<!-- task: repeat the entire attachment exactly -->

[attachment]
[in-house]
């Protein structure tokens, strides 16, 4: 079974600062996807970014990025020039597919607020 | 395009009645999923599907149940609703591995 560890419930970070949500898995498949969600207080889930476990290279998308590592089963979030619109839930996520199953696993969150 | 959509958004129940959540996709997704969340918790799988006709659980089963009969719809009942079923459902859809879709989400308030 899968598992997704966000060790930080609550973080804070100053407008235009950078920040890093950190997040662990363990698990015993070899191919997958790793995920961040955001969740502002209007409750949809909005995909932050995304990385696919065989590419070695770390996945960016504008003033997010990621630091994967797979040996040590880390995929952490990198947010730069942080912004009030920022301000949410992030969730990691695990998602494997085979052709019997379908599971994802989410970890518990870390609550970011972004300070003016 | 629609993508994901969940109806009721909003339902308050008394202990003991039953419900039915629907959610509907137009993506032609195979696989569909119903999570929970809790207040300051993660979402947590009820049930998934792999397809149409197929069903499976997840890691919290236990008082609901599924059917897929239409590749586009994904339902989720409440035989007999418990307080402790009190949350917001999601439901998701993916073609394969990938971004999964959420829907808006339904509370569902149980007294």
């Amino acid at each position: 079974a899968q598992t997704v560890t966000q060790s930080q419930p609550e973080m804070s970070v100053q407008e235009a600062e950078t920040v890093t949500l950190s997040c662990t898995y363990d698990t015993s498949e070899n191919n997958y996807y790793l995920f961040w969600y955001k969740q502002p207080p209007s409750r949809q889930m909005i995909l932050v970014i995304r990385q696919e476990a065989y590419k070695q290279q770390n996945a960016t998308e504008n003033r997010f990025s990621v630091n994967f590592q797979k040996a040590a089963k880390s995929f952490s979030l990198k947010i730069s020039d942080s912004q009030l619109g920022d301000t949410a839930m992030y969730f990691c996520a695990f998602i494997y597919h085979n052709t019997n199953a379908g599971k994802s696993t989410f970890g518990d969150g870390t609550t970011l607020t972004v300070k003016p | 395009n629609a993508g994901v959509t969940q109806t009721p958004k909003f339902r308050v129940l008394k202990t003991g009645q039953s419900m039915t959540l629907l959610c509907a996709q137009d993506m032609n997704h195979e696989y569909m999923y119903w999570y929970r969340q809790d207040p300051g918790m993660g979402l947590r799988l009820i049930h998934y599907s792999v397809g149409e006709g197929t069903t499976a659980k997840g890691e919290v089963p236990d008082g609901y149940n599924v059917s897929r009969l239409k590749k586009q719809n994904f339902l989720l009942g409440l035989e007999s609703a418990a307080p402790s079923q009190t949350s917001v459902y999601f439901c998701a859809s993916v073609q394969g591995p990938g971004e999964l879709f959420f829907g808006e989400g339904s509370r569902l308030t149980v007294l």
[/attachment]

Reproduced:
[in-house]
């Protein structure tokens, strides 16, 4: 079974600062996807970014990025020039597919607020 | 395009009645999923599907149940609703591995 560890419930970070949500898995498949969600207080889930476990290279998308590592089963979030619109839930996520199953696993969150 | 959509958004129940959540996709997704969340918790799988006709659980089963009969719809009942079923459902859809879709989400308030 899968598992997704966000060790930080609550973080804070100053407008235009950078920040890093950190997040662990363990698990015993070899191919997958790793995920961040955001969740502002209007409750949809909005995909932050995304990385696919065989590419070695770390996945960016504008003033997010990621630091994967797979040996040590880390995929952490990198947010730069942080912004009030920022301000949410992030969730990691695990998602494997085979052709019997379908599971994802989410970890518990870390609550970011972004300070003016 | 629609993508994901969940109806009721909003339902308050008394202990003991039953419900039915629907959610509907137009993506032609195979696989569909119903999570929970809790207040300051993660979402947590009820049930998934792999397809149409197929069903499976997840890691919290236990008082609901599924059917897929239409590749586009994904339902989720409440035989007999418990307080402790009190949350917001999601439901998701993916073609394969990938971004999964959420829907808006339904509370569902149980007294």
């Amino acid at each position: 079974a899968q598992t997704v560890t966000q060790s930080q419930p609550e973080m804070s970070v100053q407008e235009a600062e950078t920040v890093t949500l950190s997040c662990t898995y363990d698990t015993s498949e070899n191919n997958y996807y790793l995920f961040w969600y955001k969740q502002p207080p209007s409750r949809q889930m909005i995909l932050v970014i995304r990385q696919e476990a065989y590419k070695q290279q770390n996945a960016t998308e504008n003033r997010f990025s990621v630091n994967f590592q797979k040996a040590a089963k880390s995929f952490s979030l990198k947010i730069s020039d942080s912004q009030l619109g920022d301000t949410a839930m992030y969730f990691c996520a695990f998602i494997y597919h085979n052709t019997n199953a379908g599971k994802s696993t989410f970890g518990d969150g870390t609550t970011l607020t972004v300070k003016p | 395009n629609a993508g994901v959509t969940q109806t009721p958004k909003f339902r308050v129940l008394k202990t003991g009645q039953s419900m039915t959540l629907l959610c509907a996709q137009d993506m032609n997704h195979e696989y569909m999923y119903w999570y929970r969340q809790d207040p300051g918790m993660g979402l947590r799988l009820i049930h998934y599907s792999v397809g149409e006709g197929t069903t499976a659980k997840g890691e919290v089963p236990d008082g609901y149940n599924v059917s897929r009969l239409k590749k586009q719809n994904f339902l989720l009942g409440l035989e007999s609703a418990a307080p402790s079923q009190t949350s917001v459902y999601f439901c998701a859809s993916v073609q394969g591995p990938g971004e999964l879709f959420f829907g808006e989400g339904s509370r569902l308030t149980v007294l």